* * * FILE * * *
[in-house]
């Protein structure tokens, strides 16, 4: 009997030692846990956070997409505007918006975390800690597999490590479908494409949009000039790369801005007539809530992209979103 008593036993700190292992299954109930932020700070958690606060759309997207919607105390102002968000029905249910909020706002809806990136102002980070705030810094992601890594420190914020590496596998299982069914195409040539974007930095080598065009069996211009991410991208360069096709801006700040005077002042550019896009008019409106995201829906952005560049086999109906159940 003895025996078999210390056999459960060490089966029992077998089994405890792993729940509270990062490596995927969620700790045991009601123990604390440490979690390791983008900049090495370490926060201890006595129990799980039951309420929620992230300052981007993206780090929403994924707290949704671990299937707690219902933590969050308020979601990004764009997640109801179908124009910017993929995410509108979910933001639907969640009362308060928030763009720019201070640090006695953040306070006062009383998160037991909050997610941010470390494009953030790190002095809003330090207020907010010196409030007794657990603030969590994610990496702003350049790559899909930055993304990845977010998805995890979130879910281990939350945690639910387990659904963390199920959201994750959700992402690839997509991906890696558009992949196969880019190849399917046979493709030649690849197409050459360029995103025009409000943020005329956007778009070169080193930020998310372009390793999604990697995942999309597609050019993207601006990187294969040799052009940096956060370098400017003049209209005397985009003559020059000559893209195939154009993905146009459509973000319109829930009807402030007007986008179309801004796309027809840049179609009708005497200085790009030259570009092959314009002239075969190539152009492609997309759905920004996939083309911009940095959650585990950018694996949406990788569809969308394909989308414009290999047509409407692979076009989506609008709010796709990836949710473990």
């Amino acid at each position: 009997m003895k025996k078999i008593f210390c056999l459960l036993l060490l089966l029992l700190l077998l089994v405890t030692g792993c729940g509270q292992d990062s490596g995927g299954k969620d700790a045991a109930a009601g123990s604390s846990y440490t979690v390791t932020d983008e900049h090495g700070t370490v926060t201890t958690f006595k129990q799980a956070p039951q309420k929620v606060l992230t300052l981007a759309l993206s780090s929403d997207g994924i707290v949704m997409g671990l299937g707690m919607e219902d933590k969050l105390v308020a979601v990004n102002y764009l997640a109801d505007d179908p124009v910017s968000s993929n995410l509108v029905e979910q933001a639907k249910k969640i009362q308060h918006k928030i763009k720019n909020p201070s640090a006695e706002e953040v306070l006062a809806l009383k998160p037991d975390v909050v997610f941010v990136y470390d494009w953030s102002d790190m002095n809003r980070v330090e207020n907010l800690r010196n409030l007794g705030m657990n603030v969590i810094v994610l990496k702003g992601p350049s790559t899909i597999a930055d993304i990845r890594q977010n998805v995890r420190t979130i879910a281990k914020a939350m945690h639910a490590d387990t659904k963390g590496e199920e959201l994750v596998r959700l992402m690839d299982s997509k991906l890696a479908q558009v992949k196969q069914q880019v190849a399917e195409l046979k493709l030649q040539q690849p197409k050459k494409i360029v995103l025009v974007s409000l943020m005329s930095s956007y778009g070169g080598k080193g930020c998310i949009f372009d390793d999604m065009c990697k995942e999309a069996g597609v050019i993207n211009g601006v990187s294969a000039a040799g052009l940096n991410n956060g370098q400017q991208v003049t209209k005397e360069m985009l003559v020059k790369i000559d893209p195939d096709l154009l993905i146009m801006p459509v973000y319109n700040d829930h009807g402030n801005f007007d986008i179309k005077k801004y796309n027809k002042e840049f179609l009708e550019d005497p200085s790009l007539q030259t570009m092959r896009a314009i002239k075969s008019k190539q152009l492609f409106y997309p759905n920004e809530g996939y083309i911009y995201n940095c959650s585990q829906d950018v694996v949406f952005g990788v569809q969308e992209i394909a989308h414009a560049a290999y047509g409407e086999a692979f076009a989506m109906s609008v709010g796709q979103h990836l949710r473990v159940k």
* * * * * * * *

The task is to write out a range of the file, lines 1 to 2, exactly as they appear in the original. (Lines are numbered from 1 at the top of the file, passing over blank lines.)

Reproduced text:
[in-house]
């Protein structure tokens, strides 16, 4: 009997030692846990956070997409505007918006975390800690597999490590479908494409949009000039790369801005007539809530992209979103 008593036993700190292992299954109930932020700070958690606060759309997207919607105390102002968000029905249910909020706002809806990136102002980070705030810094992601890594420190914020590496596998299982069914195409040539974007930095080598065009069996211009991410991208360069096709801006700040005077002042550019896009008019409106995201829906952005560049086999109906159940 003895025996078999210390056999459960060490089966029992077998089994405890792993729940509270990062490596995927969620700790045991009601123990604390440490979690390791983008900049090495370490926060201890006595129990799980039951309420929620992230300052981007993206780090929403994924707290949704671990299937707690219902933590969050308020979601990004764009997640109801179908124009910017993929995410509108979910933001639907969640009362308060928030763009720019201070640090006695953040306070006062009383998160037991909050997610941010470390494009953030790190002095809003330090207020907010010196409030007794657990603030969590994610990496702003350049790559899909930055993304990845977010998805995890979130879910281990939350945690639910387990659904963390199920959201994750959700992402690839997509991906890696558009992949196969880019190849399917046979493709030649690849197409050459360029995103025009409000943020005329956007778009070169080193930020998310372009390793999604990697995942999309597609050019993207601006990187294969040799052009940096956060370098400017003049209209005397985009003559020059000559893209195939154009993905146009459509973000319109829930009807402030007007986008179309801004796309027809840049179609009708005497200085790009030259570009092959314009002239075969190539152009492609997309759905920004996939083309911009940095959650585990950018694996949406990788569809969308394909989308414009290999047509409407692979076009989506609008709010796709990836949710473990």